Usually food eating contests, are quite disgusting.  Who wants to see a dude shove as much food into his mouth as quickly as he can? Luckily, the show doesn’t do that.  As Richman’s voiceover at the beginning of the states he’s “no competitive food  eater, just a guy with an appetite.”  And that’s true.  Most of the time he wins the competition, but there’s several when he lets “food win”.  

    I was excited to see that last night’s show would be visiting my hometown of Baltimore.  Sadly, they did not visit any of the place I’ve gone.  I was glad to see they included a section about crabs, and even being from around the area I did not know pit beef was a local thing.  That being said however, I was left wondering why the Baltimore area was shown as a carnivorous area.  

   If you’re looking for junk food and weird food items, what about Lake Trout?  Okay so The Blue Moon Cafe’s Cap’n Crunch French Toast has already been covered by Diners, Drive-In’s and Dives.  (Has Paper Moon appeared on any of these shows?  If anyone knows let me know.)  

   On a good note, now I know where to go to get Crab Cakes that don’t have mayonnaise.

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Records Worth Revisiting

(Since I started this a mostly as music blog – though I do occasionally write on other subjects – I thought it might be fun to include a series of posts devoted to albums that I love but have kind of disappeared under the radar for some reason or another.)  

Billy Bragg & Wilco – Mermaid Avenue

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   The story goes that before his death, Woody Guthrie left a bunch of unpublished lyrics offering them to Dylan.  Dylan seems to confirm this in his memoir Chronicles Vol 1 (and just where the hell is Volume 2, Bob?).  I say “seems to” because it’s always hard to figure out the truth with Dylan.  In the memoir, Dylan shows up at Guthrie’s house only to be told off by the babysitter.  

  As much as I love Bob Dylan, I’m hesitant to think of the actual result.  For the first few years of his career, Dylan was intent on copying Guthrie while creating his own sound, so it would have been superfluous for him to record an entire album of Guthrie originals.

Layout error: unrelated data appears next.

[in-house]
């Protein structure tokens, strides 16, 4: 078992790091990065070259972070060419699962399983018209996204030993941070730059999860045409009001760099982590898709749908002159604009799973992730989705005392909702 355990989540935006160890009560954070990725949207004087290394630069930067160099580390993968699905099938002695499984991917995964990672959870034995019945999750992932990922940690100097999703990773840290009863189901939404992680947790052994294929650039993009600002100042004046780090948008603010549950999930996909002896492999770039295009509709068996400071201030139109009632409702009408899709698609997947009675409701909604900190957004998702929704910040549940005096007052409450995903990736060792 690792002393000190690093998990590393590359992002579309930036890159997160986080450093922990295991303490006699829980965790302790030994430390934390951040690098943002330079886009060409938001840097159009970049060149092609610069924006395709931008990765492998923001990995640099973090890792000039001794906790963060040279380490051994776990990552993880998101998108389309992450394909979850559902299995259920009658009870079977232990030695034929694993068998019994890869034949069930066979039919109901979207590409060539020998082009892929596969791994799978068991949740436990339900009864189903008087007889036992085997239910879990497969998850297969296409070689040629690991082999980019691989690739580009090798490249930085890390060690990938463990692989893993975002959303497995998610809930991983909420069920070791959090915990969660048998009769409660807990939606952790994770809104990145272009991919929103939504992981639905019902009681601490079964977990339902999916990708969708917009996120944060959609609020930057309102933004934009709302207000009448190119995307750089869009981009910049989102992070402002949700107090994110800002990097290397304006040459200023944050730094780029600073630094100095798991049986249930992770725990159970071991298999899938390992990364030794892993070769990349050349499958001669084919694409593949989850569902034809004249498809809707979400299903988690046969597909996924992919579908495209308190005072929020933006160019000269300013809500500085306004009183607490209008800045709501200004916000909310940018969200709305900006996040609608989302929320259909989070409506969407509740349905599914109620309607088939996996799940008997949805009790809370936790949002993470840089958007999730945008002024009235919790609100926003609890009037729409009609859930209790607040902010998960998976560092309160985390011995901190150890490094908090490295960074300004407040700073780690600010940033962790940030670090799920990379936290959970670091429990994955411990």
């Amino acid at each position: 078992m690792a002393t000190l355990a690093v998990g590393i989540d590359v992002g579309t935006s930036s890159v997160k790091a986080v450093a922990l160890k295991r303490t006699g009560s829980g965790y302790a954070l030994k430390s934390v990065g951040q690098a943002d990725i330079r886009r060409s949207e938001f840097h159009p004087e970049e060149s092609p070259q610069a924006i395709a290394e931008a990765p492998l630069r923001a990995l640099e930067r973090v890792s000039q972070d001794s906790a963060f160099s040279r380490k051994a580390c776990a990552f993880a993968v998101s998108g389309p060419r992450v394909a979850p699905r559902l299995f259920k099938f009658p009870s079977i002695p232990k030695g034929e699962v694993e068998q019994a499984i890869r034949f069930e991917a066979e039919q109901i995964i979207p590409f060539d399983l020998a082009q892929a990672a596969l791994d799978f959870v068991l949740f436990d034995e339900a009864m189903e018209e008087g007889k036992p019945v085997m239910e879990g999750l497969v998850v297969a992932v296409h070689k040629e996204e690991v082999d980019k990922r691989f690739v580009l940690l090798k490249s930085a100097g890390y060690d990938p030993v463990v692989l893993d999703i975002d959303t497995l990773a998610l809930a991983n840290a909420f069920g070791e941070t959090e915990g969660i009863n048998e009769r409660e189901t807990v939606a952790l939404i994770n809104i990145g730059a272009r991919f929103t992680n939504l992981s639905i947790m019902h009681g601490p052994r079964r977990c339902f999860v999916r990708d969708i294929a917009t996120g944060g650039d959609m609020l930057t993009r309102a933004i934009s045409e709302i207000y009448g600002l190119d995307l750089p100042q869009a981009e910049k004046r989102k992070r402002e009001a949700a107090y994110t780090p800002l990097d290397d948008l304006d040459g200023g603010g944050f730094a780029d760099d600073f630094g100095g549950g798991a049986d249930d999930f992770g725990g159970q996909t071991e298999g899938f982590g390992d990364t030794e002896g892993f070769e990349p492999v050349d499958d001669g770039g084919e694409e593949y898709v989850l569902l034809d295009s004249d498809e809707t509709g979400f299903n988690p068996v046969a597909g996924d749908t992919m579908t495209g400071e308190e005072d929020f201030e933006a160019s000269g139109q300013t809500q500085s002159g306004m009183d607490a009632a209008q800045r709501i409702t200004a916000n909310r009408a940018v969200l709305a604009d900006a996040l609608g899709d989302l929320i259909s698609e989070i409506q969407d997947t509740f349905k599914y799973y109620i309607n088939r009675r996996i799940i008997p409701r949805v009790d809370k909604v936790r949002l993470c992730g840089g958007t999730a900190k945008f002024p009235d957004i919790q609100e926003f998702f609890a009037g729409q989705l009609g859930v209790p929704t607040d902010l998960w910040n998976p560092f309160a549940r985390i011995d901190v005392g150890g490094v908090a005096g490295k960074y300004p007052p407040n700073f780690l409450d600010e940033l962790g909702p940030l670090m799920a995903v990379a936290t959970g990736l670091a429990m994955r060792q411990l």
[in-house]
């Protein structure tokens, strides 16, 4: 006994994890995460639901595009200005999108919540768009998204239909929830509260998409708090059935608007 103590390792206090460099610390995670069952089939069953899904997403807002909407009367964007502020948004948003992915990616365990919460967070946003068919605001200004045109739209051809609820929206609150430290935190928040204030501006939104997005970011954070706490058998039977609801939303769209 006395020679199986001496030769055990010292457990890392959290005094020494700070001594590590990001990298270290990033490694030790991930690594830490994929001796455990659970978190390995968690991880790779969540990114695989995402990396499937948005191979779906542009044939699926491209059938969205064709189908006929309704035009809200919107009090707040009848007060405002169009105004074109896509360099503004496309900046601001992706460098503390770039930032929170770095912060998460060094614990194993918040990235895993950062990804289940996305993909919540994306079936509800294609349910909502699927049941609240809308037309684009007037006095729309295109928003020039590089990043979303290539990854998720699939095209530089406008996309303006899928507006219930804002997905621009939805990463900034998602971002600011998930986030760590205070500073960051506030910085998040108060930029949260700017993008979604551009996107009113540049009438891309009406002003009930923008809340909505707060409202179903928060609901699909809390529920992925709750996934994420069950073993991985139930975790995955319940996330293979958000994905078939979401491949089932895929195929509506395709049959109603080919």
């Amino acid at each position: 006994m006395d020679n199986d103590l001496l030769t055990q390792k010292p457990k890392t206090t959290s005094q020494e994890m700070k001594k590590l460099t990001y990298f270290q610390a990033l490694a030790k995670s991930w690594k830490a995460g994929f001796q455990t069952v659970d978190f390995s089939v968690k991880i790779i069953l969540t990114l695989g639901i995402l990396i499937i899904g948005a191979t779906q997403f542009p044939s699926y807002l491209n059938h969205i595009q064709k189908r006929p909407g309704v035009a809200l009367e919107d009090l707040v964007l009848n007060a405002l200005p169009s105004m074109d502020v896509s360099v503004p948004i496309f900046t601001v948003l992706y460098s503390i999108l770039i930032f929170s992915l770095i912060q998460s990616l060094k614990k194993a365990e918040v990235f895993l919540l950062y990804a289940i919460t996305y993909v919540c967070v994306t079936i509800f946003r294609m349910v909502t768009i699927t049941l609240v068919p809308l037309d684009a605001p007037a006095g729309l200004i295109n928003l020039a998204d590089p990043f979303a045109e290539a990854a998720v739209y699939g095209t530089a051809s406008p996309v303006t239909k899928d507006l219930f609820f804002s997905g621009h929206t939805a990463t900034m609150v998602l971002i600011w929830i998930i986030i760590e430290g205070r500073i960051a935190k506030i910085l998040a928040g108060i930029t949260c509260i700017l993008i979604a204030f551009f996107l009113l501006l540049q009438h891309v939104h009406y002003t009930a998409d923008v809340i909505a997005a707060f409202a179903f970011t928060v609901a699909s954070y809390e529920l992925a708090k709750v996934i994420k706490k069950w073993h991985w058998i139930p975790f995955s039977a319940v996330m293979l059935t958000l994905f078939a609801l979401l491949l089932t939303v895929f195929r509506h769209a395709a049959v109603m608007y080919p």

Which brings us to Mermaid Avenue.  Decades later, Guthrie’s daughter offers some of the unfinished songs to Billy Bragg, who then recruits Wilco to also contribute to the album.  Really, you couldn’t ask for a better combination of musicians to create an album like this.  Bragg whose leftist politics picks up Guthrie’s revolutionary spirit, and Wilco one of the few American bands in the past decade who constantly pushed the limits of what rock can achieve in the 21st century.  

   I’ve always been attached to this album for a number of reasons.  Unlike a lot of other modern folk leaning records, the album manages to sound contemporary and timeless at the same time.  It also contains perhaps three of the best opening tracks on record (Walt Whitman’s Niece, California Stars, Way Over Yonder in the Minor Key).  Walt Whitman’s Niece lyrically is really an absurd song, yet with its call and response would in a perfect world, be the ultimate bar anthem.   California Stars has kind of become the anthem from the album, with both Bragg and Wilco still performing in their set-lists.  

   I suppose what really makes this album a success is that it actually works.  Usually side projects like these fall flat on their faces. The musicians try to sound too much like their heroes. Or take the extreme route and create something that is unlistenable, and does not capture the spirit of the original musician.  But trying to modernize yet still have Guthrie’s folk spirit is a testament to both Wilco and Bragg.  Hoodoo Voodoo’s carnival sound perfectly fits the fun and childish lyrics. She Came Along to Me’s defiant attitude is expressed in the way Bragg sings “and maybe we’ll have all the fascists out of the way by then.” It doesn’t seem like a lament but rather hopeful.